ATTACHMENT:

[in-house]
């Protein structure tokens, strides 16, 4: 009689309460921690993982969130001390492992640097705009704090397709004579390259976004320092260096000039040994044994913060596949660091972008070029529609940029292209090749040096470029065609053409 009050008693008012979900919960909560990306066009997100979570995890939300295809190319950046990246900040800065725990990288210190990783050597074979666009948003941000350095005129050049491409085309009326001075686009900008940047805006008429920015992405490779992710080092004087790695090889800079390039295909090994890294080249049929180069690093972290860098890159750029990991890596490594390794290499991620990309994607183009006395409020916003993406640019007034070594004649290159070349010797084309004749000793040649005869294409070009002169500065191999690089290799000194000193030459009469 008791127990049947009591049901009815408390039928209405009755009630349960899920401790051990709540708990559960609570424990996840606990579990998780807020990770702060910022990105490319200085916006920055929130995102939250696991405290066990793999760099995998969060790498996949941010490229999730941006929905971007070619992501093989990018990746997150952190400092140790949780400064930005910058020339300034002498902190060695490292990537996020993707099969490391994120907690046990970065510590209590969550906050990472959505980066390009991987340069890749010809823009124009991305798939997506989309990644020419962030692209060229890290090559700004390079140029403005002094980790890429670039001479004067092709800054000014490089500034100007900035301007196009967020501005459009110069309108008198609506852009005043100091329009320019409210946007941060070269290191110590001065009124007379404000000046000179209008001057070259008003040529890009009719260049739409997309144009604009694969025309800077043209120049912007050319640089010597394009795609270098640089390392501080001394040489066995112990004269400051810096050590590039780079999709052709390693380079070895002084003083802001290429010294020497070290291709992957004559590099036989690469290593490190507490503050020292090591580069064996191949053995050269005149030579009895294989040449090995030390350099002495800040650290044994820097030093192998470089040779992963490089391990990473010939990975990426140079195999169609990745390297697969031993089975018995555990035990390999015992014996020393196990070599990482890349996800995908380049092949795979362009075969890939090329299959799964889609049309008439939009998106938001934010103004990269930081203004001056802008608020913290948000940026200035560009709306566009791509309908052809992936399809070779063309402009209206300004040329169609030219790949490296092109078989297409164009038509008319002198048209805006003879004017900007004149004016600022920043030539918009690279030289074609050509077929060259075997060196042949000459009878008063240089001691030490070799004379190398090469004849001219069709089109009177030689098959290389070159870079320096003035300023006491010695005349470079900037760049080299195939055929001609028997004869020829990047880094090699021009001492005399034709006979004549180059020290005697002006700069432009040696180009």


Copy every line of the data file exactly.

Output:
[in-house]
């Protein structure tokens, strides 16, 4: 009689309460921690993982969130001390492992640097705009704090397709004579390259976004320092260096000039040994044994913060596949660091972008070029529609940029292209090749040096470029065609053409 009050008693008012979900919960909560990306066009997100979570995890939300295809190319950046990246900040800065725990990288210190990783050597074979666009948003941000350095005129050049491409085309009326001075686009900008940047805006008429920015992405490779992710080092004087790695090889800079390039295909090994890294080249049929180069690093972290860098890159750029990991890596490594390794290499991620990309994607183009006395409020916003993406640019007034070594004649290159070349010797084309004749000793040649005869294409070009002169500065191999690089290799000194000193030459009469 008791127990049947009591049901009815408390039928209405009755009630349960899920401790051990709540708990559960609570424990996840606990579990998780807020990770702060910022990105490319200085916006920055929130995102939250696991405290066990793999760099995998969060790498996949941010490229999730941006929905971007070619992501093989990018990746997150952190400092140790949780400064930005910058020339300034002498902190060695490292990537996020993707099969490391994120907690046990970065510590209590969550906050990472959505980066390009991987340069890749010809823009124009991305798939997506989309990644020419962030692209060229890290090559700004390079140029403005002094980790890429670039001479004067092709800054000014490089500034100007900035301007196009967020501005459009110069309108008198609506852009005043100091329009320019409210946007941060070269290191110590001065009124007379404000000046000179209008001057070259008003040529890009009719260049739409997309144009604009694969025309800077043209120049912007050319640089010597394009795609270098640089390392501080001394040489066995112990004269400051810096050590590039780079999709052709390693380079070895002084003083802001290429010294020497070290291709992957004559590099036989690469290593490190507490503050020292090591580069064996191949053995050269005149030579009895294989040449090995030390350099002495800040650290044994820097030093192998470089040779992963490089391990990473010939990975990426140079195999169609990745390297697969031993089975018995555990035990390999015992014996020393196990070599990482890349996800995908380049092949795979362009075969890939090329299959799964889609049309008439939009998106938001934010103004990269930081203004001056802008608020913290948000940026200035560009709306566009791509309908052809992936399809070779063309402009209206300004040329169609030219790949490296092109078989297409164009038509008319002198048209805006003879004017900007004149004016600022920043030539918009690279030289074609050509077929060259075997060196042949000459009878008063240089001691030490070799004379190398090469004849001219069709089109009177030689098959290389070159870079320096003035300023006491010695005349470079900037760049080299195939055929001609028997004869020829990047880094090699021009001492005399034709006979004549180059020290005697002006700069432009040696180009």